We calculated your break even point by examining how long it would take to create enough equity in your home to exceed the value of investing your cash on hand. We also accounted for differences in your monthly rent and house payments. If your rent payment is less than your net house payment, we add that monthly savings to your investment. If your house payment is less than your rent payment we subtract that amount from your investment. You may notice that on the schedule at the bottom of this report the investment value can be reported as negative. This happens if your house payment is significantly lower than your rent payment. It illustrates that if you continue to rent the extra cost of renting would, in effect, use up your cash on hand. **GRAPH**
Your current monthly rent is MONTHLY_RENT. The expected inflation rate of INFLATION_RATE annually was used to estimate future rent and property taxes. The rate of return use for investments was INVESTMENT_RETURN per year after taxes. **GRAPH**
|Principal and interest||MONTHLY_PI|
|Association dues & maintenance||MAINTENANCE|
|Amount of points paid||POINTS_PAID_AMT|
|Loan origination fee||LOAN_ORIGINATION_AMT|
|Other closing costs||OTHER_CLOSING_COSTS|
To avoid PMI payments, a DOWNPAYMENT_20 down payment is required. This equals 20% of your home's purchase price. The total amount of cash required for a 20% down payment plus closing costs would be CLOSING_CLOSING_COSTS_20.
The actual rate of return is largely dependent on the types of investments you select. The Standard & Poor's 500® (S&P 500®) for the 10 years ending Dec. 1st, 2015, had an annual compounded rate of return of 7.76%, including reinvestment of dividends. From January 1970 through to Dec. 2015, the average annual compounded rate of return for the S&P 500®, including reinvestment of dividends, was approximately 10.5% (source: www.standardandpoors.com). Since 1970, the highest 12-month return was 61% (June 1982 through June 1983). The lowest 12-month return was -43% (March 2008 to March 2009). Savings accounts at a financial institution may pay as little as 0.25% or less but carry significantly lower risk of loss of principal balances.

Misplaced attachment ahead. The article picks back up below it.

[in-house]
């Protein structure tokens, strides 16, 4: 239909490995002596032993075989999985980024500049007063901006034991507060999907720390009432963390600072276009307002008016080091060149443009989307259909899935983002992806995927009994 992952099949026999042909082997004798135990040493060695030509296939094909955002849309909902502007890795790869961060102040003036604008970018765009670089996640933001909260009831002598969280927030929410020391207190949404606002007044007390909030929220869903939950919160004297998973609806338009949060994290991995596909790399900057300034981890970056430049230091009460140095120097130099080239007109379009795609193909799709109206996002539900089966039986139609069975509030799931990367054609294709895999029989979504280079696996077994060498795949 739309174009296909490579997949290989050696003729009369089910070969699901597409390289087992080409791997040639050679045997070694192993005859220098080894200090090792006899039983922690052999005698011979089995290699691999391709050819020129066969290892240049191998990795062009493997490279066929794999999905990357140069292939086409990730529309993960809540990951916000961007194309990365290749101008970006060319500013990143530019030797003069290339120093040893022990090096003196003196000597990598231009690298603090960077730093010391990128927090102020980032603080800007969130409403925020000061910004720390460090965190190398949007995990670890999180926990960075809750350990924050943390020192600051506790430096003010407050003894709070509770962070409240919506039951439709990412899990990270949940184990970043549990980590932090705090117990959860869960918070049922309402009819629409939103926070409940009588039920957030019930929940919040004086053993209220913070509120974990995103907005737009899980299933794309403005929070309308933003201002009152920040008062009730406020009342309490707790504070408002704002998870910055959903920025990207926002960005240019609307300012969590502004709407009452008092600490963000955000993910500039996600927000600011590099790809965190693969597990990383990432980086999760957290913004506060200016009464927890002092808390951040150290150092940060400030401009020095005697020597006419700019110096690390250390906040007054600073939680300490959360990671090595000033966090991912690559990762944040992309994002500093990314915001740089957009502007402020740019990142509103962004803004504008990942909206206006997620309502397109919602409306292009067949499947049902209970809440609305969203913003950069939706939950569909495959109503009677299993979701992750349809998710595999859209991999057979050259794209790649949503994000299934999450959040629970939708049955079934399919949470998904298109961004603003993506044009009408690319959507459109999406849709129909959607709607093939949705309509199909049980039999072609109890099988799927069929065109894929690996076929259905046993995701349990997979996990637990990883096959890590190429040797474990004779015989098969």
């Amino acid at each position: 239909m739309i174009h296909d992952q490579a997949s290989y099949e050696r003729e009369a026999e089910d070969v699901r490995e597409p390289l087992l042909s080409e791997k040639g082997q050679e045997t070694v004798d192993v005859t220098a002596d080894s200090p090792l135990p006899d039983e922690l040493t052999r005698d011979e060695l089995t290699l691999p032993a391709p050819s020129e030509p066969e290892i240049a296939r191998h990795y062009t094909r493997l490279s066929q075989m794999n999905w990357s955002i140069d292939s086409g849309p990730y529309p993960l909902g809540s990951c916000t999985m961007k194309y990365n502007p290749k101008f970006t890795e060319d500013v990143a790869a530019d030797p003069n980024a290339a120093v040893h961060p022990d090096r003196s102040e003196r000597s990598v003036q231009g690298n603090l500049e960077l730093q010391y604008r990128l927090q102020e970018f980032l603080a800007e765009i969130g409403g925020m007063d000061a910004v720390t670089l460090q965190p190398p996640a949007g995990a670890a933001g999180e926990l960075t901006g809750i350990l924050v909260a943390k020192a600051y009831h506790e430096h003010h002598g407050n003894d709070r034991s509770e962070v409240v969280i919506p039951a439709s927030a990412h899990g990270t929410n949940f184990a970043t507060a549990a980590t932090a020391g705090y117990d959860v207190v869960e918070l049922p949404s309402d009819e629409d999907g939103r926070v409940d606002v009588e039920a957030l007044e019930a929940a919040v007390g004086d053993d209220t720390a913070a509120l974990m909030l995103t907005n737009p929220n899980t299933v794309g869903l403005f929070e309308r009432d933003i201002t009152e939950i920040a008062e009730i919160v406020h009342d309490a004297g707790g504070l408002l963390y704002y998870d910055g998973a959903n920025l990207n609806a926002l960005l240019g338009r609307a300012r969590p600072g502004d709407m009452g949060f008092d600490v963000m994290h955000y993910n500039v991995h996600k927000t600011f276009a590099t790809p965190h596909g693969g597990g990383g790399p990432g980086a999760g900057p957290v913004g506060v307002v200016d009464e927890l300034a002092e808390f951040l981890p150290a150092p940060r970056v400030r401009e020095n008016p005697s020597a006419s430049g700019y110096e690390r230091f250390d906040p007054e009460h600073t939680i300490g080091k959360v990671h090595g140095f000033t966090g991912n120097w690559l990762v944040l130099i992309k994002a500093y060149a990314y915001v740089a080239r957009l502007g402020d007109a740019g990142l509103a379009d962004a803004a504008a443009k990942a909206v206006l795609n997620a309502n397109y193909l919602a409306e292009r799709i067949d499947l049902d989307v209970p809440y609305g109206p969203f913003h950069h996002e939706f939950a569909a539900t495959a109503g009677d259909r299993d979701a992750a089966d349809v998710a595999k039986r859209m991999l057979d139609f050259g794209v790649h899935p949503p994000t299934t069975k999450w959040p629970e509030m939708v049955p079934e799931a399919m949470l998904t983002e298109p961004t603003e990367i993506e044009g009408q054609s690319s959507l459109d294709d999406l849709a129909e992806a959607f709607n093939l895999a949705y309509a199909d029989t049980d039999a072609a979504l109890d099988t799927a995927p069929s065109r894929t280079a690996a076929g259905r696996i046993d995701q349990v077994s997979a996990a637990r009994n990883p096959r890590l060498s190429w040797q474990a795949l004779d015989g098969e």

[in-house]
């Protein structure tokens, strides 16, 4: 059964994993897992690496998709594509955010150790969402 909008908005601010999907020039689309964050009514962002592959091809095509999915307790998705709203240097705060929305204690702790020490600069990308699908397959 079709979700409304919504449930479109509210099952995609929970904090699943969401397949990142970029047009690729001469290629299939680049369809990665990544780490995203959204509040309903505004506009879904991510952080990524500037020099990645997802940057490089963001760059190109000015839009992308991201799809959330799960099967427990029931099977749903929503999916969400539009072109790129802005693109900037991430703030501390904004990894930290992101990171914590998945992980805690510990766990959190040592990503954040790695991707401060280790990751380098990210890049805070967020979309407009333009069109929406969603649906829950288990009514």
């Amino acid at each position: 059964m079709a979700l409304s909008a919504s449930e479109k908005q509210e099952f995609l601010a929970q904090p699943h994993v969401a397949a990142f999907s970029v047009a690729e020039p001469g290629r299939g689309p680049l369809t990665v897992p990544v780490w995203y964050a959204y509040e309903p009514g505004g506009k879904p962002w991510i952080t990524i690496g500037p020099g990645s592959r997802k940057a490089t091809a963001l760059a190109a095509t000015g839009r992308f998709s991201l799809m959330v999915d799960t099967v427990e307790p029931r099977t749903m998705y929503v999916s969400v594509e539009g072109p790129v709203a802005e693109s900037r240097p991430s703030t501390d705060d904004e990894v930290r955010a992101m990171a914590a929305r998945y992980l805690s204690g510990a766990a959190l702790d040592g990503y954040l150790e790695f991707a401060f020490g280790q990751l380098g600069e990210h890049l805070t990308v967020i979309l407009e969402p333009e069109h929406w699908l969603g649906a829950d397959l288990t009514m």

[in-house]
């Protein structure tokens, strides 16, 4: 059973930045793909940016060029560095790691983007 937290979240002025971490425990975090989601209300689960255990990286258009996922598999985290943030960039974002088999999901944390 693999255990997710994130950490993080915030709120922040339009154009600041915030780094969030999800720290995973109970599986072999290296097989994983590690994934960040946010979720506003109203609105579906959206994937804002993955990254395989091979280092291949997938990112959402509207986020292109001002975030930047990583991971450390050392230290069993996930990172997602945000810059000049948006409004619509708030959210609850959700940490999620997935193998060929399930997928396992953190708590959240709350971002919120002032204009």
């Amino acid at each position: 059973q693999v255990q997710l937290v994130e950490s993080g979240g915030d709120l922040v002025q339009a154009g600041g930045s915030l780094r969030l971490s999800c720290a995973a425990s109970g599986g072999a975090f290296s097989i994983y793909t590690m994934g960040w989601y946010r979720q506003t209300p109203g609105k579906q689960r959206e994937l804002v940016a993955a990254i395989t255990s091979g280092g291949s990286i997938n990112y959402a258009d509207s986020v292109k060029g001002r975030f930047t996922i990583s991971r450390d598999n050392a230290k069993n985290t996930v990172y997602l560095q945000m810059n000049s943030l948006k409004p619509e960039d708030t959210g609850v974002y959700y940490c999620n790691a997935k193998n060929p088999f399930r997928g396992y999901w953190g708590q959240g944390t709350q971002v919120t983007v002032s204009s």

It is important to remember that these scenarios are hypothetical and that future rates of return can't be predicted with certainty and that investments that pay higher rates of return are generally subject to higher risk and volatility. The actual rate of return on investments can vary widely over time, especially for long-term investments. This includes the potential loss of principal on your investment. It is not possible to invest directly in an index and the compounded rate of return noted above does not reflect sales charges and other fees that Separate Account investment funds and/or investment companies may charge.
|Tax Rate||Married Filing Jointly or Qualified Widow(er)||Single||Head of Household||Married Filing Separately|
|10%||$0 - $18,550||$0 - $9,275||$0 - $13,250||$0 - $9,275|
|15%||$18,550 - $75,300||$9,275 - $37,650||$13,250 - $50,400||$9,275 - $37,650|
|25%||$75,300 - $151,900||$37,650 - $91,150||$50,400 - $130,150||$37,650 - $75,950|
|28%||$151,900 - $231,450||$91,150 - $190,150||$130,150 - $210,800||$75,950 - $115,725|
|33%||$231,450 -$413,350||$190,150 - $413,350||$210,800 - $413,350||$115,725 - $206,675|
|35%||$413,350 -$466,950||$413,350 - $415,050||$413,350 - $441,000||$206,675 - $233,475|
*Caution: Do not use these tax rate schedules to figure 2015 taxes. Use only to figure 2016 estimates. Source: 2015 Rev. Proc. 2015-61
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